Saturday, April 20, 2024

Close-Up Photographer of the Year Winners Announced

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Canadian photographer Samantha Stephens has won the Close-up Photographer of the Year award with her image of a pair of salamanders being consumed by a carnivorous pitcher plant in Algonquin Provincial Park, Canada.

Stephens will be awarded a £2,500/~US$3,000/~€2,832 cash prize and the Close-up Photographer of the Year (CUPOTY) trophy. Her work is displayed to a global audience in the Top 100 online gallery at www.cupoty.com.

Stephens says of her photo:

“Northern Pitcher Plants normally feast on moths and flies but researchers at the Algonquin Wildlife Research Station recently discovered a surprising new item on the plant’s menu: juvenile Spotted Salamanders. While following researchers on their daily surveys I saw a pitcher with two salamanders floating at the surface of the pitcher’s fluid, both at the same stage of decay. I knew it was a special and fleeting moment. The next day, both salamanders had sunk to the bottom of the pitcher.”

The latest CUPOTY attracted more than 9,000 entries from 54 countries. There were 11 categories:

  • Animals
  • Insects
  • Plants
  • Fungi
  • Intimate Landscape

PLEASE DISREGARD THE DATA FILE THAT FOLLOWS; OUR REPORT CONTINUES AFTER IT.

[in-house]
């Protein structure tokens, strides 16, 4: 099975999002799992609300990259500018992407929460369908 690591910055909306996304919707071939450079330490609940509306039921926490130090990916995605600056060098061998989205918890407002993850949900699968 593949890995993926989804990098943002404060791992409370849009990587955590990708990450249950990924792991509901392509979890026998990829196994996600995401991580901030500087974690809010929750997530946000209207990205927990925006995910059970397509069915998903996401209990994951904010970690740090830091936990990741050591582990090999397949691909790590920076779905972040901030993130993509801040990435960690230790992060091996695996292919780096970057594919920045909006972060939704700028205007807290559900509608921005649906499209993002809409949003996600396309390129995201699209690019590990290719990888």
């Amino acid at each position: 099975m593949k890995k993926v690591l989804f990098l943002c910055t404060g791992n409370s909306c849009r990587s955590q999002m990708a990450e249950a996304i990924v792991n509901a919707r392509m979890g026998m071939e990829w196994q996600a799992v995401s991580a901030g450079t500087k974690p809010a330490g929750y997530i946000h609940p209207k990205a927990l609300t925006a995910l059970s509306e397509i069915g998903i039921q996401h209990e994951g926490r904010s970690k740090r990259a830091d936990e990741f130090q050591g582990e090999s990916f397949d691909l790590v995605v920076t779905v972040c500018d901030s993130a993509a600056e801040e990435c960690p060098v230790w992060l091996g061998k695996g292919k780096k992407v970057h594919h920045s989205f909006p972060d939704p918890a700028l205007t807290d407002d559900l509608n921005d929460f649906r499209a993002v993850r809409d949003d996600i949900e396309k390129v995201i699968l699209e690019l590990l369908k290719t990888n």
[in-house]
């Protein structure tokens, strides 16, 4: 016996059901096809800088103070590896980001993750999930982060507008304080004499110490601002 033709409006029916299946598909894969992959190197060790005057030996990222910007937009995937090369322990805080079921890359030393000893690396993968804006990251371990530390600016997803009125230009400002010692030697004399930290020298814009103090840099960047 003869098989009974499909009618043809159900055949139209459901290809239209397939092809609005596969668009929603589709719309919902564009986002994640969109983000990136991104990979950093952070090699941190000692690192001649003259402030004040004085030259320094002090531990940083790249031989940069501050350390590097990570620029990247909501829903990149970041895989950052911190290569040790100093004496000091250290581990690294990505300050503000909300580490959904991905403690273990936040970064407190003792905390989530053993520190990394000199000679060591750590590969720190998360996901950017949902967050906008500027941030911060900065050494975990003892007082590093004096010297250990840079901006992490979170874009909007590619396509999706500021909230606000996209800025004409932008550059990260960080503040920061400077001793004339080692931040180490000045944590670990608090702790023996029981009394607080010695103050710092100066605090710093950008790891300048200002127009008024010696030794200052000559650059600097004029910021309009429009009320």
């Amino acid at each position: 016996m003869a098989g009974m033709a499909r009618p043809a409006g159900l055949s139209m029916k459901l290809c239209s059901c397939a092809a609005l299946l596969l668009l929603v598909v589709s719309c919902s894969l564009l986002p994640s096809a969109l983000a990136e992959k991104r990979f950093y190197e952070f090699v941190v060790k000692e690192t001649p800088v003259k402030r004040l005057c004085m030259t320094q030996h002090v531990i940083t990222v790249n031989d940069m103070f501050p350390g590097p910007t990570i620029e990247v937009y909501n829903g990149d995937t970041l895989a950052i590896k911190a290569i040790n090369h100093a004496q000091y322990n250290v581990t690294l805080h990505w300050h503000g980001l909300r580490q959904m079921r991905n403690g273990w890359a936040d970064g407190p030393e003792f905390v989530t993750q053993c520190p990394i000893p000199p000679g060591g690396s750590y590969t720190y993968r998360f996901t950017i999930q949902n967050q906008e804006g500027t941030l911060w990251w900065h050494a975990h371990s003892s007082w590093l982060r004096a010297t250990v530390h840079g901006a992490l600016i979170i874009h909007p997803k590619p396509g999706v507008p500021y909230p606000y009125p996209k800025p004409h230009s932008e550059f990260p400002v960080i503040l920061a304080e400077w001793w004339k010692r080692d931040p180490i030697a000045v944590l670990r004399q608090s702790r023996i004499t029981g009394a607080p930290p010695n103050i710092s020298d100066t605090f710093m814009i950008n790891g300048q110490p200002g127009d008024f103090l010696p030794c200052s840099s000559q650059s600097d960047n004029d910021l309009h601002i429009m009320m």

• Underwater
  • Butterflies & Insects
  • Invertebrate Portrait
  • Manmade
  • Micro (for images created using a microscope) and
  • Young Close-up Photographer of the Year (for entrants aged 17 or under).

While Stephens secured the title (and top spot in the Animals category), 17-year-old British photographer Nathan Benstead was crowned Young Close-up Photographer of the Year with his picture of slime moulds.

Check out the top 100 photos from the competition here.

Featured Image credit: © Samantha Stephens | cupoty.com

John Liang
John Lianghttps://www.deeperblue.com/
John Liang is the News Editor at DeeperBlue.com. He first got the diving bug while in High School in Cairo, Egypt, where he earned his PADI Open Water Diver certification in the Red Sea off the Sinai Peninsula. Since then, John has dived in a volcanic lake in Guatemala, among white-tipped sharks off the Pacific Coast of Costa Rica, and other places including a pool in Las Vegas helping to break the world record for the largest underwater press conference.

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